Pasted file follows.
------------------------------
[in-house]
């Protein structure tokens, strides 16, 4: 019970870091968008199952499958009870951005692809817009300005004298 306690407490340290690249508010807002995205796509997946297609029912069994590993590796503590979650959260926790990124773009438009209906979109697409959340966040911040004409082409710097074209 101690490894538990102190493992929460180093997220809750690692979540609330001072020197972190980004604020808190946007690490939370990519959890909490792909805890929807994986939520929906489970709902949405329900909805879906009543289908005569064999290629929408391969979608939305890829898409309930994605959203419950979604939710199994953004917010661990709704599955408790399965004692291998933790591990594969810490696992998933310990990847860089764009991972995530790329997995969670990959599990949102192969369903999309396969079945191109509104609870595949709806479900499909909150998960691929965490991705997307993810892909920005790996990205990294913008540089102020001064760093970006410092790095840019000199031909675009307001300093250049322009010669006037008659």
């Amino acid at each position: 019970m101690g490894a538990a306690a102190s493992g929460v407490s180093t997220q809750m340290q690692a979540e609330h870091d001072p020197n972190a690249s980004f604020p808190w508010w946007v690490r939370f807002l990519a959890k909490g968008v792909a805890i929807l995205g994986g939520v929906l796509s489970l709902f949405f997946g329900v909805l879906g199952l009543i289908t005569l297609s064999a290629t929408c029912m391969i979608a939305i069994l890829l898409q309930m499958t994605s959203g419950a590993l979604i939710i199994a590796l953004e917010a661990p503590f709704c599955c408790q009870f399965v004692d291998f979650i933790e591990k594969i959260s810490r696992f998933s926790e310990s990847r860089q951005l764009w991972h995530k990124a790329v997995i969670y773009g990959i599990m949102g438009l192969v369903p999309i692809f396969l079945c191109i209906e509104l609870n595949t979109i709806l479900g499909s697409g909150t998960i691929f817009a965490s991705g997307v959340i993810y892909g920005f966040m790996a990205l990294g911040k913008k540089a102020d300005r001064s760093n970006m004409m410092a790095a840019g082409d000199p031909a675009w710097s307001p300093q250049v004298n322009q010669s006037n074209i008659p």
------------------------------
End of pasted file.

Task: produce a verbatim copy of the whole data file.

[in-house]
């Protein structure tokens, strides 16, 4: 019970870091968008199952499958009870951005692809817009300005004298 306690407490340290690249508010807002995205796509997946297609029912069994590993590796503590979650959260926790990124773009438009209906979109697409959340966040911040004409082409710097074209 101690490894538990102190493992929460180093997220809750690692979540609330001072020197972190980004604020808190946007690490939370990519959890909490792909805890929807994986939520929906489970709902949405329900909805879906009543289908005569064999290629929408391969979608939305890829898409309930994605959203419950979604939710199994953004917010661990709704599955408790399965004692291998933790591990594969810490696992998933310990990847860089764009991972995530790329997995969670990959599990949102192969369903999309396969079945191109509104609870595949709806479900499909909150998960691929965490991705997307993810892909920005790996990205990294913008540089102020001064760093970006410092790095840019000199031909675009307001300093250049322009010669006037008659």
């Amino acid at each position: 019970m101690g490894a538990a306690a102190s493992g929460v407490s180093t997220q809750m340290q690692a979540e609330h870091d001072p020197n972190a690249s980004f604020p808190w508010w946007v690490r939370f807002l990519a959890k909490g968008v792909a805890i929807l995205g994986g939520v929906l796509s489970l709902f949405f997946g329900v909805l879906g199952l009543i289908t005569l297609s064999a290629t929408c029912m391969i979608a939305i069994l890829l898409q309930m499958t994605s959203g419950a590993l979604i939710i199994a590796l953004e917010a661990p503590f709704c599955c408790q009870f399965v004692d291998f979650i933790e591990k594969i959260s810490r696992f998933s926790e310990s990847r860089q951005l764009w991972h995530k990124a790329v997995i969670y773009g990959i599990m949102g438009l192969v369903p999309i692809f396969l079945c191109i209906e509104l609870n595949t979109i709806l479900g499909s697409g909150t998960i691929f817009a965490s991705g997307v959340i993810y892909g920005f966040m790996a990205l990294g911040k913008k540089a102020d300005r001064s760093n970006m004409m410092a790095a840019g082409d000199p031909a675009w710097s307001p300093q250049v004298n322009q010669s006037n074209i008659p």